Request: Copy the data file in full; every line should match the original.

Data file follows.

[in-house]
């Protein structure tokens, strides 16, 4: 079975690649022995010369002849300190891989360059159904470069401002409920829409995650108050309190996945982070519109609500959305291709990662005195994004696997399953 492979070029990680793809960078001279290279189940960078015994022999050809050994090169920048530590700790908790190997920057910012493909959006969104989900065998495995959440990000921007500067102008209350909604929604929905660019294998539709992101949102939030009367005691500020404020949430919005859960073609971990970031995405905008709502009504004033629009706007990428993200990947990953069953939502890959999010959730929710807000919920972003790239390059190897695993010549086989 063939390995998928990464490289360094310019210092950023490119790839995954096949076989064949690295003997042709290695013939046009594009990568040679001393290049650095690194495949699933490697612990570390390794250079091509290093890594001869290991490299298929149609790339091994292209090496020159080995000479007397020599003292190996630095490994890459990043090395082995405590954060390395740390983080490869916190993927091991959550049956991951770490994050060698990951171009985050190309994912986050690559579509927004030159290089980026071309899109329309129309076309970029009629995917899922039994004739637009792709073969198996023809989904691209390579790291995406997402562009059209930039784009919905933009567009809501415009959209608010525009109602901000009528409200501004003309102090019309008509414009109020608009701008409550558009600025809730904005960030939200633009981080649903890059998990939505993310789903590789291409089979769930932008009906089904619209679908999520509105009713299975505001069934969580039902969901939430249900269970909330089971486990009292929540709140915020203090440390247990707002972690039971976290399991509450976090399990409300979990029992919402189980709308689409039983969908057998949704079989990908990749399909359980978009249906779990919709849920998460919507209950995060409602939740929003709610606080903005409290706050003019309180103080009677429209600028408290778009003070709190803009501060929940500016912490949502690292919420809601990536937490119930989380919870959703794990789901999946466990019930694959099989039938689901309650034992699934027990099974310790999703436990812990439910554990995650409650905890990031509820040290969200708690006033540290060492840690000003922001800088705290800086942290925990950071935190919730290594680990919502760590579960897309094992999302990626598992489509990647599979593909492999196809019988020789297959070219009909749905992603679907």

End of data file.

[in-house]
């Protein structure tokens, strides 16, 4: 079975690649022995010369002849300190891989360059159904470069401002409920829409995650108050309190996945982070519109609500959305291709990662005195994004696997399953 492979070029990680793809960078001279290279189940960078015994022999050809050994090169920048530590700790908790190997920057910012493909959006969104989900065998495995959440990000921007500067102008209350909604929604929905660019294998539709992101949102939030009367005691500020404020949430919005859960073609971990970031995405905008709502009504004033629009706007990428993200990947990953069953939502890959999010959730929710807000919920972003790239390059190897695993010549086989 063939390995998928990464490289360094310019210092950023490119790839995954096949076989064949690295003997042709290695013939046009594009990568040679001393290049650095690194495949699933490697612990570390390794250079091509290093890594001869290991490299298929149609790339091994292209090496020159080995000479007397020599003292190996630095490994890459990043090395082995405590954060390395740390983080490869916190993927091991959550049956991951770490994050060698990951171009985050190309994912986050690559579509927004030159290089980026071309899109329309129309076309970029009629995917899922039994004739637009792709073969198996023809989904691209390579790291995406997402562009059209930039784009919905933009567009809501415009959209608010525009109602901000009528409200501004003309102090019309008509414009109020608009701008409550558009600025809730904005960030939200633009981080649903890059998990939505993310789903590789291409089979769930932008009906089904619209679908999520509105009713299975505001069934969580039902969901939430249900269970909330089971486990009292929540709140915020203090440390247990707002972690039971976290399991509450976090399990409300979990029992919402189980709308689409039983969908057998949704079989990908990749399909359980978009249906779990919709849920998460919507209950995060409602939740929003709610606080903005409290706050003019309180103080009677429209600028408290778009003070709190803009501060929940500016912490949502690292919420809601990536937490119930989380919870959703794990789901999946466990019930694959099989039938689901309650034992699934027990099974310790999703436990812990439910554990995650409650905890990031509820040290969200708690006033540290060492840690000003922001800088705290800086942290925990950071935190919730290594680990919502760590579960897309094992999302990626598992489509990647599979593909492999196809019988020789297959070219009909749905992603679907």